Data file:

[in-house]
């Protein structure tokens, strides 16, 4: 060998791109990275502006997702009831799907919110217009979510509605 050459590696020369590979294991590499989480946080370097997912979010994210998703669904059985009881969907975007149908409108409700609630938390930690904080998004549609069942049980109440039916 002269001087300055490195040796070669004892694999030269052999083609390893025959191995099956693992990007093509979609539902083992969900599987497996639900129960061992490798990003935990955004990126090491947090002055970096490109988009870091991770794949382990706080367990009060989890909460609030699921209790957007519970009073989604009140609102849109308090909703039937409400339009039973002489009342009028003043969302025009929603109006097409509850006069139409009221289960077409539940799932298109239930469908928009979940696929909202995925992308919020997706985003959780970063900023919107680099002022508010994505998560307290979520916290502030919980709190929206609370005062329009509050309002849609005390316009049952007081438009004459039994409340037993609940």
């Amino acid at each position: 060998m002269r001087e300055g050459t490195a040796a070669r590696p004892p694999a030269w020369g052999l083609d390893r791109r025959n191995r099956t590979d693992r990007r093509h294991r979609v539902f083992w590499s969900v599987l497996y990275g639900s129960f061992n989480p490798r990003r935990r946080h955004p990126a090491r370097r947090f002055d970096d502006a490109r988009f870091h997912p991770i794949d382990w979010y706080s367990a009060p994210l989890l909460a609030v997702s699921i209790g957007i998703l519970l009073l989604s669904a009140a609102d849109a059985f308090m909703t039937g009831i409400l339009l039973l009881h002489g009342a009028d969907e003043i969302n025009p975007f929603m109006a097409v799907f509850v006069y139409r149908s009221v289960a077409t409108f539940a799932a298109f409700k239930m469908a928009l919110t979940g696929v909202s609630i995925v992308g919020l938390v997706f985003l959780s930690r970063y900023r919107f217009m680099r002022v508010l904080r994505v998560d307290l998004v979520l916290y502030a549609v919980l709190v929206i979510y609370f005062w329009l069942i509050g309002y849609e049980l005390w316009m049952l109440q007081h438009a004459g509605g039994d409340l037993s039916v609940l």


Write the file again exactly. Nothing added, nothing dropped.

[in-house]
């Protein structure tokens, strides 16, 4: 060998791109990275502006997702009831799907919110217009979510509605 050459590696020369590979294991590499989480946080370097997912979010994210998703669904059985009881969907975007149908409108409700609630938390930690904080998004549609069942049980109440039916 002269001087300055490195040796070669004892694999030269052999083609390893025959191995099956693992990007093509979609539902083992969900599987497996639900129960061992490798990003935990955004990126090491947090002055970096490109988009870091991770794949382990706080367990009060989890909460609030699921209790957007519970009073989604009140609102849109308090909703039937409400339009039973002489009342009028003043969302025009929603109006097409509850006069139409009221289960077409539940799932298109239930469908928009979940696929909202995925992308919020997706985003959780970063900023919107680099002022508010994505998560307290979520916290502030919980709190929206609370005062329009509050309002849609005390316009049952007081438009004459039994409340037993609940």
């Amino acid at each position: 060998m002269r001087e300055g050459t490195a040796a070669r590696p004892p694999a030269w020369g052999l083609d390893r791109r025959n191995r099956t590979d693992r990007r093509h294991r979609v539902f083992w590499s969900v599987l497996y990275g639900s129960f061992n989480p490798r990003r935990r946080h955004p990126a090491r370097r947090f002055d970096d502006a490109r988009f870091h997912p991770i794949d382990w979010y706080s367990a009060p994210l989890l909460a609030v997702s699921i209790g957007i998703l519970l009073l989604s669904a009140a609102d849109a059985f308090m909703t039937g009831i409400l339009l039973l009881h002489g009342a009028d969907e003043i969302n025009p975007f929603m109006a097409v799907f509850v006069y139409r149908s009221v289960a077409t409108f539940a799932a298109f409700k239930m469908a928009l919110t979940g696929v909202s609630i995925v992308g919020l938390v997706f985003l959780s930690r970063y900023r919107f217009m680099r002022v508010l904080r994505v998560d307290l998004v979520l916290y502030a549609v919980l709190v929206i979510y609370f005062w329009l069942i509050g309002y849609e049980l005390w316009m049952l109440q007081h438009a004459g509605g039994d409340l037993s039916v609940l």